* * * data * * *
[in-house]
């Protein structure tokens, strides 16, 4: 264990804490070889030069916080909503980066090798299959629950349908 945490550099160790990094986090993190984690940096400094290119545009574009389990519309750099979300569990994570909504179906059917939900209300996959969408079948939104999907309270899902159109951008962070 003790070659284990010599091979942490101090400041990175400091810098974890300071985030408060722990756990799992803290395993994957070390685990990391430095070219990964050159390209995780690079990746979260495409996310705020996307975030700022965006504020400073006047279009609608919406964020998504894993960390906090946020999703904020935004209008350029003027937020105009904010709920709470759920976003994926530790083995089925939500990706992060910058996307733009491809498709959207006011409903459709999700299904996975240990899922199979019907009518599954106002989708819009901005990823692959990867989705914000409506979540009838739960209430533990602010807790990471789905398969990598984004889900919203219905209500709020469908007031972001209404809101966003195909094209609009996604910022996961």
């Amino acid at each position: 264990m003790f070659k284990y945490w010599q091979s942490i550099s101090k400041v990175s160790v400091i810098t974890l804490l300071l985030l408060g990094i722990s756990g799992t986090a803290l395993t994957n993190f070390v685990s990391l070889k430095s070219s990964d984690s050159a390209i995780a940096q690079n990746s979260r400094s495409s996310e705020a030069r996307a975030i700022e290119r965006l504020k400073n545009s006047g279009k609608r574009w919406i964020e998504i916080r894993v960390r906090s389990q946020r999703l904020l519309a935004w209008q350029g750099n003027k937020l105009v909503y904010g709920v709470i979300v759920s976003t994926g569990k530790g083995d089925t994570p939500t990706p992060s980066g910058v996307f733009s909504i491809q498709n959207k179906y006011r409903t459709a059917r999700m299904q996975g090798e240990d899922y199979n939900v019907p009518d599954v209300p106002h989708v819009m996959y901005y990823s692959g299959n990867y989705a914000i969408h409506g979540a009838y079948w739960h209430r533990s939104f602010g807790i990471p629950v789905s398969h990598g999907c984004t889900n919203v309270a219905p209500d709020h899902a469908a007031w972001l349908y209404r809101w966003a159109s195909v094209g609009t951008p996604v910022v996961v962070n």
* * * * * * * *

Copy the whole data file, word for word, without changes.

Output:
[in-house]
């Protein structure tokens, strides 16, 4: 264990804490070889030069916080909503980066090798299959629950349908 945490550099160790990094986090993190984690940096400094290119545009574009389990519309750099979300569990994570909504179906059917939900209300996959969408079948939104999907309270899902159109951008962070 003790070659284990010599091979942490101090400041990175400091810098974890300071985030408060722990756990799992803290395993994957070390685990990391430095070219990964050159390209995780690079990746979260495409996310705020996307975030700022965006504020400073006047279009609608919406964020998504894993960390906090946020999703904020935004209008350029003027937020105009904010709920709470759920976003994926530790083995089925939500990706992060910058996307733009491809498709959207006011409903459709999700299904996975240990899922199979019907009518599954106002989708819009901005990823692959990867989705914000409506979540009838739960209430533990602010807790990471789905398969990598984004889900919203219905209500709020469908007031972001209404809101966003195909094209609009996604910022996961």
């Amino acid at each position: 264990m003790f070659k284990y945490w010599q091979s942490i550099s101090k400041v990175s160790v400091i810098t974890l804490l300071l985030l408060g990094i722990s756990g799992t986090a803290l395993t994957n993190f070390v685990s990391l070889k430095s070219s990964d984690s050159a390209i995780a940096q690079n990746s979260r400094s495409s996310e705020a030069r996307a975030i700022e290119r965006l504020k400073n545009s006047g279009k609608r574009w919406i964020e998504i916080r894993v960390r906090s389990q946020r999703l904020l519309a935004w209008q350029g750099n003027k937020l105009v909503y904010g709920v709470i979300v759920s976003t994926g569990k530790g083995d089925t994570p939500t990706p992060s980066g910058v996307f733009s909504i491809q498709n959207k179906y006011r409903t459709a059917r999700m299904q996975g090798e240990d899922y199979n939900v019907p009518d599954v209300p106002h989708v819009m996959y901005y990823s692959g299959n990867y989705a914000i969408h409506g979540a009838y079948w739960h209430r533990s939104f602010g807790i990471p629950v789905s398969h990598g999907c984004t889900n919203v309270a219905p209500d709020h899902a469908a007031w972001l349908y209404r809101w966003a159109s195909v094209g609009t951008p996604v910022v996961v962070n």